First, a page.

Behavioral health care provider Acadia Healthcare Co. Inc. and three of its current and former executives must continue to face a proposed securities class action alleging they misled investors after trading prices for the company's stock sank amid reports about understaffing and other issues at its facilities, a federal judge in Nashville said Wednesday.
As the U.S. Securities and Exchange Commission nears a changing of the guard and shifts in regulatory policy under the Biden administration, financial services company Charles Schwab & Co. has hired a Jones Day partner to lead its new risk and regulatory group.
Swiss private equity firm Partners Group, led by Clifford Chance, said Thursday it bought a portfolio of 27 light industrial real estate properties in the United Kingdom for £253 million (about $347 million) from Paloma Capital.
Allison Herren Lee, one of two Democratic commissioners on the now-split U.S. Securities and Exchange Commission, will serve as acting chairman of the securities regulator while President Joe Biden's pick to lead the agency awaits Senate confirmation, the agency said Thursday.
A Michigan federal judge should follow a Colorado court's lead and toss a proposed 401(k) class action against Magna after the auto parts supplier's employees accused it of including too-expensive investment options into their $1 billion retirement plan, the company said.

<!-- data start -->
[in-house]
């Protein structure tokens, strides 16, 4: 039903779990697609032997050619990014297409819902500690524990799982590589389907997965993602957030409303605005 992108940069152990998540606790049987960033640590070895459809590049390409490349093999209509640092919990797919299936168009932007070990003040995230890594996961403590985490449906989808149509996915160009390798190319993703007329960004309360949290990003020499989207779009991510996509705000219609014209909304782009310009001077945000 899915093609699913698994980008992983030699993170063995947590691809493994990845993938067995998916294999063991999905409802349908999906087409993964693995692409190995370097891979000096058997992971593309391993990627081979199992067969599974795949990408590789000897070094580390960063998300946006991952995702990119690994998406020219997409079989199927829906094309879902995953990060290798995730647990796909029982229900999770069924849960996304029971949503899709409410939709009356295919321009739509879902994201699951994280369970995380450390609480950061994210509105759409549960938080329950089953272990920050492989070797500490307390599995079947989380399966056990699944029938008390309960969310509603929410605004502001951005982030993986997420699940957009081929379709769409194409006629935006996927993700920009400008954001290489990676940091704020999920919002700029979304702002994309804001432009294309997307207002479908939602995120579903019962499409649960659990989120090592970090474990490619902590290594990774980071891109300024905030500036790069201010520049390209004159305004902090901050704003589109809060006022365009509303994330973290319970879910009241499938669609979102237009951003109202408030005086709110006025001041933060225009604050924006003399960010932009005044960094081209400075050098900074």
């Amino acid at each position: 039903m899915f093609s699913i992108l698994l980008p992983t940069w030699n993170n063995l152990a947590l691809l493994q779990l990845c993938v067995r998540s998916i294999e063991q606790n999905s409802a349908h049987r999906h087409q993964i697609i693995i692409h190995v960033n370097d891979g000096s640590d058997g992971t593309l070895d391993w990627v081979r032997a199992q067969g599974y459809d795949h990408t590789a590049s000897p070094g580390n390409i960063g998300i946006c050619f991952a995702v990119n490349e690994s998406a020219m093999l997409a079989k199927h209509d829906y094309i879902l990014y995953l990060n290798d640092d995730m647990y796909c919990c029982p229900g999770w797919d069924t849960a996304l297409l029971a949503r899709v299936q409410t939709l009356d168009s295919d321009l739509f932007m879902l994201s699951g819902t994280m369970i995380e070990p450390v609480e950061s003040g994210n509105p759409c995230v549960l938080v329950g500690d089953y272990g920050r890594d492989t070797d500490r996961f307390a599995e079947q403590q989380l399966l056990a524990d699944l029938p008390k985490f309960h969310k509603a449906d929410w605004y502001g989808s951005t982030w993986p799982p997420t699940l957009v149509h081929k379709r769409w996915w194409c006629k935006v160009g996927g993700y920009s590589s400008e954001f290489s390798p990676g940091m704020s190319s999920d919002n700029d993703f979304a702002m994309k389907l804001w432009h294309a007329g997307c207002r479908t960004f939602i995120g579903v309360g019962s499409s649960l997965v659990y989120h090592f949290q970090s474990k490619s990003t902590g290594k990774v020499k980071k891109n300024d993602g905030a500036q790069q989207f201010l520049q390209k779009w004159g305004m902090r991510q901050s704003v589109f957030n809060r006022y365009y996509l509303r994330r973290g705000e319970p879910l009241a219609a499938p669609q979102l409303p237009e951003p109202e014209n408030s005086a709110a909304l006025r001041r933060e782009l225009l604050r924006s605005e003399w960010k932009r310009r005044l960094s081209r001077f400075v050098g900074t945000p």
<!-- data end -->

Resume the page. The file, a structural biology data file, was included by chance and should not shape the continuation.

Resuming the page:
Citing the current COVID-19 pandemic, a Louisiana federal judge has ordered a two-and-a-half-year postponement for a trial between individual investors and Commonwealth Advisors over securities fraud allegations dating from the Great Recession of 2007–09.
Attorneys for a Ukrainian bank allegedly plundered by two oligarchs urged a Delaware vice chancellor on Wednesday to slow the $17 million sale of a Cleveland office tower purportedly bought with some of the bank's cash, citing price, fairness and conflict concerns.
The Delaware Supreme Court's recent decision granting shareholders broad inspection rights of books and records in AmerisourceBergen v. Lebanon County Employees' Retirement Fund, in line with a growing trend in the state, may narrow companies' defenses, and they should keep several considerations in mind when facing similar shareholder demands, say Jennifer Luz and John Barker at Goodwin.